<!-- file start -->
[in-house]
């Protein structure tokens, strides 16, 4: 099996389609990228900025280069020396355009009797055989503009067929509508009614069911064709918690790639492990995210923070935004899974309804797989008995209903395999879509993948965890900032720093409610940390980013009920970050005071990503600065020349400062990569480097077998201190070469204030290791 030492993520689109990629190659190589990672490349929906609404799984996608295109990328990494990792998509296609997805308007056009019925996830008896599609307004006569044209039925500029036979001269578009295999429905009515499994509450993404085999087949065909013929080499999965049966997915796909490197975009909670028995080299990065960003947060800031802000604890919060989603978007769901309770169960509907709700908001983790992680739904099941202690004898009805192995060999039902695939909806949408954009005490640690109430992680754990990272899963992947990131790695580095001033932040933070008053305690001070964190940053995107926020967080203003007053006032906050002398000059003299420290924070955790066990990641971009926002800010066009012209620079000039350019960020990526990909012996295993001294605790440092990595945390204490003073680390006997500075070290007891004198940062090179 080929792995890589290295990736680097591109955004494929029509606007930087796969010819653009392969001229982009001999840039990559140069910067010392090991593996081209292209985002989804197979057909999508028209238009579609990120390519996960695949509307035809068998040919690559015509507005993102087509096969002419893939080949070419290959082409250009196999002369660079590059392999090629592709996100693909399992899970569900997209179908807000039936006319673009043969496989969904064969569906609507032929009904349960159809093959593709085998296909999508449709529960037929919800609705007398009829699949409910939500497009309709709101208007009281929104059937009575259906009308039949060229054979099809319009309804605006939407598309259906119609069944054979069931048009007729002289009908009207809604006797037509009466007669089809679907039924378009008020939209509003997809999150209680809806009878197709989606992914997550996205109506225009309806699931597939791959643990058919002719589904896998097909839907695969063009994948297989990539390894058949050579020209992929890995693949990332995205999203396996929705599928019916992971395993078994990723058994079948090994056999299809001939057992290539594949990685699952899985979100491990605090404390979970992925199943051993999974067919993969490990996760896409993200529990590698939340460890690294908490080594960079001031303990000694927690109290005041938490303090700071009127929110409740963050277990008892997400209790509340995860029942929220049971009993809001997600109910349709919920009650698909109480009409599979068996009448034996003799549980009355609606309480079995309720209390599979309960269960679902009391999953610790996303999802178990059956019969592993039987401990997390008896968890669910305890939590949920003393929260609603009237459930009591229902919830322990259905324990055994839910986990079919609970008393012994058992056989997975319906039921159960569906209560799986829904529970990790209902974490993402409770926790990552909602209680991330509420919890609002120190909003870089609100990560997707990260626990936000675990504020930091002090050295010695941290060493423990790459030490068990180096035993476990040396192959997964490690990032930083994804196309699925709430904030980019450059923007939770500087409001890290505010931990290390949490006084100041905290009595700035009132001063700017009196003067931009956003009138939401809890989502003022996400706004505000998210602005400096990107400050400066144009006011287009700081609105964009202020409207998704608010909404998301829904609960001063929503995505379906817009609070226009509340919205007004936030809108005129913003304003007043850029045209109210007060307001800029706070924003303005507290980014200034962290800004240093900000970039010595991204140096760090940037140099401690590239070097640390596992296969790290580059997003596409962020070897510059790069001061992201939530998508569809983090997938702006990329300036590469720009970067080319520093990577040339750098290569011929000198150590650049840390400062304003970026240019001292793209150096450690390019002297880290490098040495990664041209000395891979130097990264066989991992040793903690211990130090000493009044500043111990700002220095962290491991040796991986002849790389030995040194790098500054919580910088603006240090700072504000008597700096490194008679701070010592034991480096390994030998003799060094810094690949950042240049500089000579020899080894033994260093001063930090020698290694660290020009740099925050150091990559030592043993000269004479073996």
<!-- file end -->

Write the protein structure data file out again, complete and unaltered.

[in-house]
């Protein structure tokens, strides 16, 4: 099996389609990228900025280069020396355009009797055989503009067929509508009614069911064709918690790639492990995210923070935004899974309804797989008995209903395999879509993948965890900032720093409610940390980013009920970050005071990503600065020349400062990569480097077998201190070469204030290791 030492993520689109990629190659190589990672490349929906609404799984996608295109990328990494990792998509296609997805308007056009019925996830008896599609307004006569044209039925500029036979001269578009295999429905009515499994509450993404085999087949065909013929080499999965049966997915796909490197975009909670028995080299990065960003947060800031802000604890919060989603978007769901309770169960509907709700908001983790992680739904099941202690004898009805192995060999039902695939909806949408954009005490640690109430992680754990990272899963992947990131790695580095001033932040933070008053305690001070964190940053995107926020967080203003007053006032906050002398000059003299420290924070955790066990990641971009926002800010066009012209620079000039350019960020990526990909012996295993001294605790440092990595945390204490003073680390006997500075070290007891004198940062090179 080929792995890589290295990736680097591109955004494929029509606007930087796969010819653009392969001229982009001999840039990559140069910067010392090991593996081209292209985002989804197979057909999508028209238009579609990120390519996960695949509307035809068998040919690559015509507005993102087509096969002419893939080949070419290959082409250009196999002369660079590059392999090629592709996100693909399992899970569900997209179908807000039936006319673009043969496989969904064969569906609507032929009904349960159809093959593709085998296909999508449709529960037929919800609705007398009829699949409910939500497009309709709101208007009281929104059937009575259906009308039949060229054979099809319009309804605006939407598309259906119609069944054979069931048009007729002289009908009207809604006797037509009466007669089809679907039924378009008020939209509003997809999150209680809806009878197709989606992914997550996205109506225009309806699931597939791959643990058919002719589904896998097909839907695969063009994948297989990539390894058949050579020209992929890995693949990332995205999203396996929705599928019916992971395993078994990723058994079948090994056999299809001939057992290539594949990685699952899985979100491990605090404390979970992925199943051993999974067919993969490990996760896409993200529990590698939340460890690294908490080594960079001031303990000694927690109290005041938490303090700071009127929110409740963050277990008892997400209790509340995860029942929220049971009993809001997600109910349709919920009650698909109480009409599979068996009448034996003799549980009355609606309480079995309720209390599979309960269960679902009391999953610790996303999802178990059956019969592993039987401990997390008896968890669910305890939590949920003393929260609603009237459930009591229902919830322990259905324990055994839910986990079919609970008393012994058992056989997975319906039921159960569906209560799986829904529970990790209902974490993402409770926790990552909602209680991330509420919890609002120190909003870089609100990560997707990260626990936000675990504020930091002090050295010695941290060493423990790459030490068990180096035993476990040396192959997964490690990032930083994804196309699925709430904030980019450059923007939770500087409001890290505010931990290390949490006084100041905290009595700035009132001063700017009196003067931009956003009138939401809890989502003022996400706004505000998210602005400096990107400050400066144009006011287009700081609105964009202020409207998704608010909404998301829904609960001063929503995505379906817009609070226009509340919205007004936030809108005129913003304003007043850029045209109210007060307001800029706070924003303005507290980014200034962290800004240093900000970039010595991204140096760090940037140099401690590239070097640390596992296969790290580059997003596409962020070897510059790069001061992201939530998508569809983090997938702006990329300036590469720009970067080319520093990577040339750098290569011929000198150590650049840390400062304003970026240019001292793209150096450690390019002297880290490098040495990664041209000395891979130097990264066989991992040793903690211990130090000493009044500043111990700002220095962290491991040796991986002849790389030995040194790098500054919580910088603006240090700072504000008597700096490194008679701070010592034991480096390994030998003799060094810094690949950042240049500089000579020899080894033994260093001063930090020698290694660290020009740099925050150091990559030592043993000269004479073996």